Book presentation, Patrick Willocq – Songs Of The Walés
Patrick Willocq and his You cannot pick a stone with one finger series, was one of the most striking finalists for the 2017 Leica Oskar Barnack Award; yet the French photographer had already been a LOBA finalist in 2014 with an equally unusual series, which can now be rediscovered in the form of a book.
With the Songs of the Walés photo series, the viewer is cast into the colourful setting of an African jungle. At the heart of it all are the ritual celebrations of the Walés. This is the name given to the young women of the Ekonda, pygmy tribe in the Democratic Republic of Congo, when they become mothers for the first time. It is a particularly important station in life, which is celebrated very elaborately: the Walés (nursing mothers) live with their children in seclusion – separated from their husbands – for a number of years, cared for by female tribe members. When they return to be part of the tribal community, the Walés – their skin rubbed with a red powder made from Ngola wood – report on their experiences during a festive presentation of song and dance.
Willocq knows the African continent well, spending seven years in the Republic of Congo alone. When he became aware of this particular festivity, he had the idea of collaborating closely with some of the Walés, their clans, an ethno-musicologist, an artist and numerous craftsmen from the region, to build complex stage sets, which were inspired by the songs of the mothers of the Ekonda. The photographer approached his subject with a great degree of fantasy, but also with respect and empathy. The pictures speak about the experiences of the Walés, of their fears but also of their wishes and dreams. “For several years now, I have been translating the songs of the Walés into images, as closely as possible to the experience of these young mothers, actresses who are fully involved in my process, and thus attempt to pierce the mysteries of this tremendously symbolic rite of passage,” Willocq explains.
“For several years now, I have been translating the songs of the Walés into images, as closely as possible to the experience of these young mothers, actresses who are fully involved in my process, and thus attempt to pierce the mysteries of this tremendously symbolic rite of passage.”
The photo book presents three series created between 2013 and 2015: I Am Walé, Respect Me and Forever Walé. Some of these motifs are being shown for the first time, and they are all staged down to the tiniest detail: the over-sized sets are beautifully constructed and, as a result, often appear surreal, yet, as a result, offer even more insight into an otherwise secretive world. In addition to the actual stage sets, the book presents images of their construction: drawings and plans are included so that the production process is more comprehensible. A further interesting feature is the printed QR codes for each individual scene, with which the respective songs that served as the source of inspiration for the images can be retrieved. With this media cross-over, a visual experience also becomes an audio one. The outcome is very impressive, and it is easy to understand the delight of the photographer and his team when making this unusual idea a reality – an idea that led to the artistic transformation of the Walé rituals. Another important aim for Willocq, however, is to offer an alternate, significantly more positive image of the region, countering the media’s tendency to only propagate war imagery.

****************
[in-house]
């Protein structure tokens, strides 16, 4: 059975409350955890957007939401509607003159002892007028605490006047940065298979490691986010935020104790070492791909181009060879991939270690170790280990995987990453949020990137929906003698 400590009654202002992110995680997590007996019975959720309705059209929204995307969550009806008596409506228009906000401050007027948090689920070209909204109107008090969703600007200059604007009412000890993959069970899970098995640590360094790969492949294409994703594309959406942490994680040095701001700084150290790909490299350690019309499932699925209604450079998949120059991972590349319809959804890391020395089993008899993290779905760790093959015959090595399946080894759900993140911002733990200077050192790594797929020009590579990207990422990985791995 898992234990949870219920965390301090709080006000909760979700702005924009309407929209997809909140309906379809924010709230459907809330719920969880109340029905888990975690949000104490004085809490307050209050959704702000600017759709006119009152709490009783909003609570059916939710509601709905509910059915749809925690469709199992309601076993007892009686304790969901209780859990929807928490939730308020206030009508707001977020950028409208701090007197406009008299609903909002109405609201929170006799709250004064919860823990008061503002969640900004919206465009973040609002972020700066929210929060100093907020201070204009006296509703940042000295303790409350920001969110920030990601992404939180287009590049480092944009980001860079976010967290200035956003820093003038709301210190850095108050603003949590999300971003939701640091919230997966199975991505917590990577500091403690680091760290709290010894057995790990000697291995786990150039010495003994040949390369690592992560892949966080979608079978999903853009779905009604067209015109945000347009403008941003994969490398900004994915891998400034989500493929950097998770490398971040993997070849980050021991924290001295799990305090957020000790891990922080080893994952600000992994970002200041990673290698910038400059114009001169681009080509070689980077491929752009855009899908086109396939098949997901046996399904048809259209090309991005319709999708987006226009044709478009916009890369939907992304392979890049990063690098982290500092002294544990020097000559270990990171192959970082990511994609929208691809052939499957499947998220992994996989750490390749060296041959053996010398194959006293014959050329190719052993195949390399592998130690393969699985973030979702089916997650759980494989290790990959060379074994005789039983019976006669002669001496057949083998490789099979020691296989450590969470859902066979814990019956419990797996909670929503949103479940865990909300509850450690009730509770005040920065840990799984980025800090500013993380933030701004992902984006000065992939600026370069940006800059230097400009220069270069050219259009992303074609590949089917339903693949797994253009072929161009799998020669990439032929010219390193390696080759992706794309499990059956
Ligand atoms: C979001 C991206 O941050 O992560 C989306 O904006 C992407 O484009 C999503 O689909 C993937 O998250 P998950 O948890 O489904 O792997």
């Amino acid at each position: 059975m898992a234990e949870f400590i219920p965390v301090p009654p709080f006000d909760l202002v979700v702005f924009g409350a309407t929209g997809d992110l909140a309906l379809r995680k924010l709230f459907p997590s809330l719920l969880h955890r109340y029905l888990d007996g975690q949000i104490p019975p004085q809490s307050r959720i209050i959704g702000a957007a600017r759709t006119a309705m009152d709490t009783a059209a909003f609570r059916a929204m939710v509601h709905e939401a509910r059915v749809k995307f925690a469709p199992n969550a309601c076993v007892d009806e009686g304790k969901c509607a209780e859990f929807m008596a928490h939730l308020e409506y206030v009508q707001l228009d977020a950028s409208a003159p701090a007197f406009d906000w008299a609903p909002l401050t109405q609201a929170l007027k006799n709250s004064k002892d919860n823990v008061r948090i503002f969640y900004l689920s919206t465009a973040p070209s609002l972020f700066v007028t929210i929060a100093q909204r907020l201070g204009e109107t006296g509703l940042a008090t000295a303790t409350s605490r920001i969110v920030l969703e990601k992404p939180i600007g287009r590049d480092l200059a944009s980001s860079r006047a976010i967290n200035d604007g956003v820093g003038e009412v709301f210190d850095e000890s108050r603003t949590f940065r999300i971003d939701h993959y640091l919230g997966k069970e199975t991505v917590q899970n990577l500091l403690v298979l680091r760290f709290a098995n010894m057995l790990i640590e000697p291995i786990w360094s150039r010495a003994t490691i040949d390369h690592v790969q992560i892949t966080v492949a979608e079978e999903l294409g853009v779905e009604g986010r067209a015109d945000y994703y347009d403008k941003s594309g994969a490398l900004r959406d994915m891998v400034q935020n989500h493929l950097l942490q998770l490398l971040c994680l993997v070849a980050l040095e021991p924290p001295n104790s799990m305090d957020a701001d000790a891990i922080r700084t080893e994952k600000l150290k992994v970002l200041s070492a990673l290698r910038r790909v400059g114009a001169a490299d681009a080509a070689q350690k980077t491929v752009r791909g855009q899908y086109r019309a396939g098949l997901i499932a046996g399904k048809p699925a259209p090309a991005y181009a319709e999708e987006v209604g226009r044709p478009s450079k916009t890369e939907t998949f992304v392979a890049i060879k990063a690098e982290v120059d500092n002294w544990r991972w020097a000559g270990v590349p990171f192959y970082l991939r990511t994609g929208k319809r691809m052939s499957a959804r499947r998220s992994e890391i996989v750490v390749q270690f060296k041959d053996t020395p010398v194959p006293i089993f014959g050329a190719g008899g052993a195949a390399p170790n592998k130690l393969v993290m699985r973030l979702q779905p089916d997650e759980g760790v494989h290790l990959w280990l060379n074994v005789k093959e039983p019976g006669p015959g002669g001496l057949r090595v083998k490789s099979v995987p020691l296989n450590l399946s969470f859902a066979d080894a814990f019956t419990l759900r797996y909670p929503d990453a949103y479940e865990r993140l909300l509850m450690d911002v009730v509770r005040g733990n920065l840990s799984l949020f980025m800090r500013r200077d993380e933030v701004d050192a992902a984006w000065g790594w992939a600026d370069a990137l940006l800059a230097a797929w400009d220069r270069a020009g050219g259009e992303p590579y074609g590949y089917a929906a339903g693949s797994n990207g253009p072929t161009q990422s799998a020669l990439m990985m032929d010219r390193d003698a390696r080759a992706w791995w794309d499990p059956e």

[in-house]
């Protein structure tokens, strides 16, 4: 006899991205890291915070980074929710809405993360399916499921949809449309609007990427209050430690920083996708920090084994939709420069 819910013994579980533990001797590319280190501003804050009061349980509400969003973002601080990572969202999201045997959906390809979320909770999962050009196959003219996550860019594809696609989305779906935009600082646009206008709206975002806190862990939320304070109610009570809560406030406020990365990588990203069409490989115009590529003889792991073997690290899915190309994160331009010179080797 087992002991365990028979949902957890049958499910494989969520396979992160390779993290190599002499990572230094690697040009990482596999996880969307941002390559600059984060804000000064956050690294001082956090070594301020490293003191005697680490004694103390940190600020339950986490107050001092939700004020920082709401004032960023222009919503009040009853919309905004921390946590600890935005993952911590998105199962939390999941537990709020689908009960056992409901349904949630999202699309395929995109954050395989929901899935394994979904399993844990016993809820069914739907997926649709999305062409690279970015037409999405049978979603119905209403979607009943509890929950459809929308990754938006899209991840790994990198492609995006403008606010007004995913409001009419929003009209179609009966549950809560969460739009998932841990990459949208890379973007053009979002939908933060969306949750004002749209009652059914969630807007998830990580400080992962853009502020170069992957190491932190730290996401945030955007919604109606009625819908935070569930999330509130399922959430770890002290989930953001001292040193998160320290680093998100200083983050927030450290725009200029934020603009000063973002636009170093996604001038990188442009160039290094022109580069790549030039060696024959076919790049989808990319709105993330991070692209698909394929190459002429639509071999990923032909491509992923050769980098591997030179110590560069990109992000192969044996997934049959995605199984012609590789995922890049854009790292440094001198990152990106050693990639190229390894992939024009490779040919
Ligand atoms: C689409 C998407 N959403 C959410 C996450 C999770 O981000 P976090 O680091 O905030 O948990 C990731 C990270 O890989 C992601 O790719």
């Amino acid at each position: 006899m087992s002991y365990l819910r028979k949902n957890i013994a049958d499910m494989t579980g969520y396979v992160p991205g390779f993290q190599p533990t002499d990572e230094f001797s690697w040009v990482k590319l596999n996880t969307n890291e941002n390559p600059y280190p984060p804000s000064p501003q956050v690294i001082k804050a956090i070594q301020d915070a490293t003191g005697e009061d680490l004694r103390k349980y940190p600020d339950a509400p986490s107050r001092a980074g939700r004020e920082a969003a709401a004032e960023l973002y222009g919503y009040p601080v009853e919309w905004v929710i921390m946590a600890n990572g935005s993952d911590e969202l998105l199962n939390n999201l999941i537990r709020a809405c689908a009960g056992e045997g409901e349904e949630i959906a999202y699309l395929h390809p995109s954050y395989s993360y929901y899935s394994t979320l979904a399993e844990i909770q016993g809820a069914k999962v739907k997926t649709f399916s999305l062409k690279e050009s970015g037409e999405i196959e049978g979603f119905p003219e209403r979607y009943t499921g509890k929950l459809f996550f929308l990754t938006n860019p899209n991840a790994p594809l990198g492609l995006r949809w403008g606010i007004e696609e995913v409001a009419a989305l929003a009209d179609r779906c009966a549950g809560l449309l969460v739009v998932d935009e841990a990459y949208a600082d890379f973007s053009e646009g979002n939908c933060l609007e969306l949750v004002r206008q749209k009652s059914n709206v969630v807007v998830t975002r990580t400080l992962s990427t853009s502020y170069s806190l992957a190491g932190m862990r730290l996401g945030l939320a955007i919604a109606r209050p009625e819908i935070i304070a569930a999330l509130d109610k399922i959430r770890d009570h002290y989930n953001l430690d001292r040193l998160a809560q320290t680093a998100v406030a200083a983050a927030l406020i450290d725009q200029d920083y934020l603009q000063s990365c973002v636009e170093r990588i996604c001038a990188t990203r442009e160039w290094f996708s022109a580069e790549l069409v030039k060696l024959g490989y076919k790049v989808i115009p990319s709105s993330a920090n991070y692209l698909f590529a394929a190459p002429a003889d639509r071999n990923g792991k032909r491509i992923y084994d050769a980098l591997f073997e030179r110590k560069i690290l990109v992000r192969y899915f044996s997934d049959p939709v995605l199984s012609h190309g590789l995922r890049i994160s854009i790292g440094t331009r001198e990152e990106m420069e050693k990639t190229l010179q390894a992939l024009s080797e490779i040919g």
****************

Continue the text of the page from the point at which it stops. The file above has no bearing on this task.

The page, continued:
PATRICK WILLOCQ: SONGS OF THE WALÉS
(Texts by Martin Boilo Mbula, Laurence Butet-Roch, Alain Mingam, Azu Nwagbogu and Patrick Willocq), 208 pages, 178 colour images and 20 drawings. 15.5 x 23 cm, English, Kehrer Verlag
Patrick Willocq (born 1969) lives and works in Paris, Hong Kong and Kinshasa. Willocq has spent over 35 years in countries outside of France. He has been working as a self-taught photographer since 2009, and has received numerous awards and nominations, including the Discovery Award of the Rencontres d’Arles, the shortlist of the Leica Oskar Barnack Award, the Sony World Photo Awards and the Prix Coup de Coeur HSBC for Photography. His pictures have been exhibited internationally many times. In collaboration with Florent de La Tullaye, he produced Le Chant des Walés, a documentary for France 5 television.